“We are finding really good people, but our biggest challenge has been the lack of housing.”
In addition to be what Cottle has been able to provide for his employees, he is also happy to be helping his community.
Raised by his grandparents, Jeremiah is a 1991 graduate of Moran High School. He returned to Moran in 2005 to begin the process of rehabilitating after his head injury and surgeries.
“It was a difficult recovery the first five years. I wanted to do it at home in Moran, and I wanted to make sure someone was here for my grandparents.”
Now Cottle is able to give back to the community that rallied around him when he needed them.
The first thing that he pointed to was being able to remove Moran’s post office off the closure list, at least for the time being. Orders shipped through the post office turned around its numbers enough to stave out closure this year.
“We needed to be able to get fiber optic cable out here and we negotiated with a company that will provide it, which will mean that the entire community will be able to get it too.”
Slide Fire Solutions is located on the Cottle family farm about two miles east of Moran on FM 2408 next to the Moran Cemetery.
A couple of hundred yards to the north stands a new cell tower erected by AT&T, also negotiated by the company due to their cell phone usage. Prior to the tower being built there was little cell service in the Moran area.
The presence of the new business is also having a ripple effect on other businesses, such as Pizza Mark which delivers lunch each work day for employees.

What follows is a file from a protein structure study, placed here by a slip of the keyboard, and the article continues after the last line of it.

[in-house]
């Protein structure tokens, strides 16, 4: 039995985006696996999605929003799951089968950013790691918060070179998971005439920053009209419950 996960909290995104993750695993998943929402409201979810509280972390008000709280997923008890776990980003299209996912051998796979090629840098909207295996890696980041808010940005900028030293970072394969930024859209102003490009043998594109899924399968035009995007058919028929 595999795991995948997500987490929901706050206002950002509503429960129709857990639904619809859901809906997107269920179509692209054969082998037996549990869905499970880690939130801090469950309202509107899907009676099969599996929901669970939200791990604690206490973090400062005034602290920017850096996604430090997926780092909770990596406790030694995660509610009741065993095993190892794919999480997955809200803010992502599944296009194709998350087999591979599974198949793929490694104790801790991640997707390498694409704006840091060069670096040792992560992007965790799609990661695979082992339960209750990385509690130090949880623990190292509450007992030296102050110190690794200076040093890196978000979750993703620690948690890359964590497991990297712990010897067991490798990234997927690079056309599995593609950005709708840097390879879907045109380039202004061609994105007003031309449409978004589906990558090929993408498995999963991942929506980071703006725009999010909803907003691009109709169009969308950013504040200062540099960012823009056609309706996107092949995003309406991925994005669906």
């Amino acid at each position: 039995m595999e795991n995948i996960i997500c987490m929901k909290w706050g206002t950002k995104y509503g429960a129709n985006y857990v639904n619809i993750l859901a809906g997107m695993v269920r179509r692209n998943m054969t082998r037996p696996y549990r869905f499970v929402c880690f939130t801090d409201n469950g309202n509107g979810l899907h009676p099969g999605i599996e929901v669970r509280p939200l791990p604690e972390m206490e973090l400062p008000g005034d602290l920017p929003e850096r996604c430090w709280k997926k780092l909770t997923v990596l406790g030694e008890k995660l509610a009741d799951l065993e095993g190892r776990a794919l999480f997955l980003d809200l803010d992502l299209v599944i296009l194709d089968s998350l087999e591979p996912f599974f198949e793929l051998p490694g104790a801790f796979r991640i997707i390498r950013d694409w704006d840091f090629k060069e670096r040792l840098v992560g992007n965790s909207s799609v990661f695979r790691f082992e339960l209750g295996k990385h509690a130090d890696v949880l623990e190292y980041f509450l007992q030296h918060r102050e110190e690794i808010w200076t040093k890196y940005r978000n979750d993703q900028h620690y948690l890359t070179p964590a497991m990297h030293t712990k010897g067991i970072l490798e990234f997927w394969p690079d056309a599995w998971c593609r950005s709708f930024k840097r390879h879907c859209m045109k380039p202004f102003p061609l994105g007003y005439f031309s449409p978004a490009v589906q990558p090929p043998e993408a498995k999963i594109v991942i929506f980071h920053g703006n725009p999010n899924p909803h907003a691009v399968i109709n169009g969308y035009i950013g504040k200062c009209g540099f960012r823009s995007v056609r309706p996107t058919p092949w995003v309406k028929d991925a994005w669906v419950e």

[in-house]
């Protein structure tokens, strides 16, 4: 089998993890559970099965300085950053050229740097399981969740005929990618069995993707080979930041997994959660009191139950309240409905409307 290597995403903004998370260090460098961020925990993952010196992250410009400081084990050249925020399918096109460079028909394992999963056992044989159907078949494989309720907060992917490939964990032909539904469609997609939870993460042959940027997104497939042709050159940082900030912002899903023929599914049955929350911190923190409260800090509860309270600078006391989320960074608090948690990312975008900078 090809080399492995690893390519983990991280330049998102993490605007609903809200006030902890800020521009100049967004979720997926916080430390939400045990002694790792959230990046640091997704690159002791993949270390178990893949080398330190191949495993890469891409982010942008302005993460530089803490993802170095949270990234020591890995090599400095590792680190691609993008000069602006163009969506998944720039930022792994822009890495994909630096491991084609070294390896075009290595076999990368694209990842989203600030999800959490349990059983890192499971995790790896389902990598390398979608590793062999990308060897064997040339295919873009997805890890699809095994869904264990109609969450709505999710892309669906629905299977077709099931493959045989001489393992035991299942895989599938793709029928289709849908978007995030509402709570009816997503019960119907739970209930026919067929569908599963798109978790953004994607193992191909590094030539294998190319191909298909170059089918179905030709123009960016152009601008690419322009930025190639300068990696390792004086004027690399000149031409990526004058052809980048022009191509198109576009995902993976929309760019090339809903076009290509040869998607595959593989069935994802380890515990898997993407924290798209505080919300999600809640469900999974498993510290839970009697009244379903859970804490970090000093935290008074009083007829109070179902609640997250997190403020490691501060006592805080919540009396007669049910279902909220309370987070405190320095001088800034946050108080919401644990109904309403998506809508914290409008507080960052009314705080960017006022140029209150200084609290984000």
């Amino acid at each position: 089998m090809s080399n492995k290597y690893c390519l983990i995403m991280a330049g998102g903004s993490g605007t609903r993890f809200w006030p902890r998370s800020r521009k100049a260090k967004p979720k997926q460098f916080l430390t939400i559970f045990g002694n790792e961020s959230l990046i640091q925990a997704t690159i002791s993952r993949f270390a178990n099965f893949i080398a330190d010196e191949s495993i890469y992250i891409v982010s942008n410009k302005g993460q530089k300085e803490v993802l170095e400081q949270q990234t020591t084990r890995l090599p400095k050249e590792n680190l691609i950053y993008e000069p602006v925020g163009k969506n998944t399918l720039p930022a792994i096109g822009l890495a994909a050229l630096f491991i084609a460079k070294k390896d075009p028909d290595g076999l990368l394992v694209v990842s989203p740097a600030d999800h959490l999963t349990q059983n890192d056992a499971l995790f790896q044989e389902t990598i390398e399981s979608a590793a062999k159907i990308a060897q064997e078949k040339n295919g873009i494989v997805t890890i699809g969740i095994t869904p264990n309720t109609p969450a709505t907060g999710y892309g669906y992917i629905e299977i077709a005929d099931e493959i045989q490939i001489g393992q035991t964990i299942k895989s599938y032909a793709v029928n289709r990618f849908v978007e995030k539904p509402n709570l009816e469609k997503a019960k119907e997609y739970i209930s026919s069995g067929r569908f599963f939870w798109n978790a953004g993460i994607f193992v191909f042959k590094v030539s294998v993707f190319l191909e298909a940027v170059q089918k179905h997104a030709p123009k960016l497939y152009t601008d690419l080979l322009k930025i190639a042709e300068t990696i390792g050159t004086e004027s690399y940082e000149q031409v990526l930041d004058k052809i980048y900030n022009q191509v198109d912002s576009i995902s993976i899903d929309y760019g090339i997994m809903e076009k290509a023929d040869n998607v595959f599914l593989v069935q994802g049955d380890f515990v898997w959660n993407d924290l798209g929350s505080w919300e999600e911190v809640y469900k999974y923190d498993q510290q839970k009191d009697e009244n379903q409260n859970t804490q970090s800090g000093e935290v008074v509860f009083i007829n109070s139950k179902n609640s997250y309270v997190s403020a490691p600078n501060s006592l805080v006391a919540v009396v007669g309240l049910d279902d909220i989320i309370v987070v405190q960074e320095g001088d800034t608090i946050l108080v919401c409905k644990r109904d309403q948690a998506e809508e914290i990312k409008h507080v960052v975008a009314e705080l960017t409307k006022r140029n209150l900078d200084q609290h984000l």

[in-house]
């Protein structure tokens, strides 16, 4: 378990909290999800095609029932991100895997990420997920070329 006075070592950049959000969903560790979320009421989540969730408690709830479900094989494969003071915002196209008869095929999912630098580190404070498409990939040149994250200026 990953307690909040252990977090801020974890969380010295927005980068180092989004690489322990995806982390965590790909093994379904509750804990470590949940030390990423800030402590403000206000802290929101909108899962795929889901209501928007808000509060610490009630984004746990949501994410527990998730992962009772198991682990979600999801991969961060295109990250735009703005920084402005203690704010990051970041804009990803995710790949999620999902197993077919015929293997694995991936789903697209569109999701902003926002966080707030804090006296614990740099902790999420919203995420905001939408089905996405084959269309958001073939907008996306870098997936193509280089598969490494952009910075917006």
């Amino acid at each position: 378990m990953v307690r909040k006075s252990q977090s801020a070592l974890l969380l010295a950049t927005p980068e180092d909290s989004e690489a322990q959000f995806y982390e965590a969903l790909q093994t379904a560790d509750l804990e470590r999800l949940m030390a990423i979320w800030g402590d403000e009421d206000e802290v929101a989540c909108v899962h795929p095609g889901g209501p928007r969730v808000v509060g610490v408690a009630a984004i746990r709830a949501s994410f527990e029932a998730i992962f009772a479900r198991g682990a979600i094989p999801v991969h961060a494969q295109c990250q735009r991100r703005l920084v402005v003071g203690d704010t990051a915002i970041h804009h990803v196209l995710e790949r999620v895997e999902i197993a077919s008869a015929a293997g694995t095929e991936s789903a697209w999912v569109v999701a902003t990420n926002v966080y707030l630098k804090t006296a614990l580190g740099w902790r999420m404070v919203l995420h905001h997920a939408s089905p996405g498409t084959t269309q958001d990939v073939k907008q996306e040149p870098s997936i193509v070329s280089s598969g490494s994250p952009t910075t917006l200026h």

“This has all been an answer to prayer for a lot of people,” said Cottle. “This is beyond a Cinderella story. If you don’t believe in miracles, drop by and we’ll talk.”
“We have brought out several patients and their families from Brooks Army Medical in San Antonio who are recovering from injuries, especially brain injuries.”
Cottle and his wife have formed Heaven Hunting Escapes to provide a positive experience in a natural setting for vets and their families.
“We try to help anyone who is about to undergo the transition period when they leave the military after an injury,” said Lora. “We want to share what we have experienced and learned to make it easier for them.”
She said that the couple had a rough time finding the help they needed when first dealing with Cottle’s injury and recovery.
“We were basically homeless for over a year while we were waiting for the Veterans’ Administration to do something. We don’t want other people to have to go through what we did.”
Cottle said that he hopes soon to resume bringing vets and their families to the family farm for recuperative hunting trips since having to concentrate more on getting Slide Fire Solutions operational during the past year.
“We hope to even convert some of the modular homes into quarters for the vets who visit after we have employees build more permanent housing,” said Cottle. “Everything has been designed with disabled vets in mind and all facilities are handicapped accessible.”
Cottle said that going out to do some recreational shooting has been therapeutic for him.
“I love going out and shooting, and all of this came from that,” he concluded. “I just didn’t realize that so many other people would enjoy it too.”